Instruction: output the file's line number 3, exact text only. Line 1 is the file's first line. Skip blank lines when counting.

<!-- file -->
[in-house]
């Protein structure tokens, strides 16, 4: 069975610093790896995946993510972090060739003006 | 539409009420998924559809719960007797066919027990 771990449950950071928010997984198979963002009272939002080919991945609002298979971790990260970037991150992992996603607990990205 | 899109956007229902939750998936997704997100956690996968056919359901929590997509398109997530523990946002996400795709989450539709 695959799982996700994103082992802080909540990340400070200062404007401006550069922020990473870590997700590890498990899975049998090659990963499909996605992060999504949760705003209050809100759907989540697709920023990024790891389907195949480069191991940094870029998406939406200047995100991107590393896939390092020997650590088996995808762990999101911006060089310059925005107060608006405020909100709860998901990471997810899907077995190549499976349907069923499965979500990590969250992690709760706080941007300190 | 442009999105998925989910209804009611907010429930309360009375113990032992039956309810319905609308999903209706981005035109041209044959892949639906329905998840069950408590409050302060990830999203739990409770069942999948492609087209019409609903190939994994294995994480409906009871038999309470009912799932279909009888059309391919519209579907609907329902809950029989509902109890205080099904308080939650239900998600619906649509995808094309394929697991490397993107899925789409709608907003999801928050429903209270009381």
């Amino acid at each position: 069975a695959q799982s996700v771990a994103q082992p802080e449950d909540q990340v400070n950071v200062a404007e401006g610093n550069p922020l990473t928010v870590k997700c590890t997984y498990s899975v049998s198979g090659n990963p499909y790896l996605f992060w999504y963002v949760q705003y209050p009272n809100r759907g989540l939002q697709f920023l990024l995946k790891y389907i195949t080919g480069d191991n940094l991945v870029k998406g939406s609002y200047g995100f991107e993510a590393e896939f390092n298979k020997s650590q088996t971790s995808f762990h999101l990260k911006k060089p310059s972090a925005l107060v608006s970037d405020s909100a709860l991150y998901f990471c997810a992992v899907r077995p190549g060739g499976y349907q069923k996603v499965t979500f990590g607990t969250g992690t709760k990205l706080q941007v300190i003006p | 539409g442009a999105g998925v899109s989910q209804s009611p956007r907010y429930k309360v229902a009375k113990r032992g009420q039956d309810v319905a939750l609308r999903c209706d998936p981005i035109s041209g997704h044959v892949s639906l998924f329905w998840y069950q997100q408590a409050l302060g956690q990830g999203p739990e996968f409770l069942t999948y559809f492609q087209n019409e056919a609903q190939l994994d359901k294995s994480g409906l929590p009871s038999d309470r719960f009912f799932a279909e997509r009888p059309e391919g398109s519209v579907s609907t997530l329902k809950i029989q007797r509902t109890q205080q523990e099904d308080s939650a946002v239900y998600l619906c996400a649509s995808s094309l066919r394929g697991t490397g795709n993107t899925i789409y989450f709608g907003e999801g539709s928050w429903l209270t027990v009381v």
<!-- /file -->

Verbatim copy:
């Amino acid at each position: 069975a695959q799982s996700v771990a994103q082992p802080e449950d909540q990340v400070n950071v200062a404007e401006g610093n550069p922020l990473t928010v870590k997700c590890t997984y498990s899975v049998s198979g090659n990963p499909y790896l996605f992060w999504y963002v949760q705003y209050p009272n809100r759907g989540l939002q697709f920023l990024l995946k790891y389907i195949t080919g480069d191991n940094l991945v870029k998406g939406s609002y200047g995100f991107e993510a590393e896939f390092n298979k020997s650590q088996t971790s995808f762990h999101l990260k911006k060089p310059s972090a925005l107060v608006s970037d405020s909100a709860l991150y998901f990471c997810a992992v899907r077995p190549g060739g499976y349907q069923k996603v499965t979500f990590g607990t969250g992690t709760k990205l706080q941007v300190i003006p | 539409g442009a999105g998925v899109s989910q209804s009611p956007r907010y429930k309360v229902a009375k113990r032992g009420q039956d309810v319905a939750l609308r999903c209706d998936p981005i035109s041209g997704h044959v892949s639906l998924f329905w998840y069950q997100q408590a409050l302060g956690q990830g999203p739990e996968f409770l069942t999948y559809f492609q087209n019409e056919a609903q190939l994994d359901k294995s994480g409906l929590p009871s038999d309470r719960f009912f799932a279909e997509r009888p059309e391919g398109s519209v579907s609907t997530l329902k809950i029989q007797r509902t109890q205080q523990e099904d308080s939650a946002v239900y998600l619906c996400a649509s995808s094309l066919r394929g697991t490397g795709n993107t899925i789409y989450f709608g907003e999801g539709s928050w429903l209270t027990v009381v």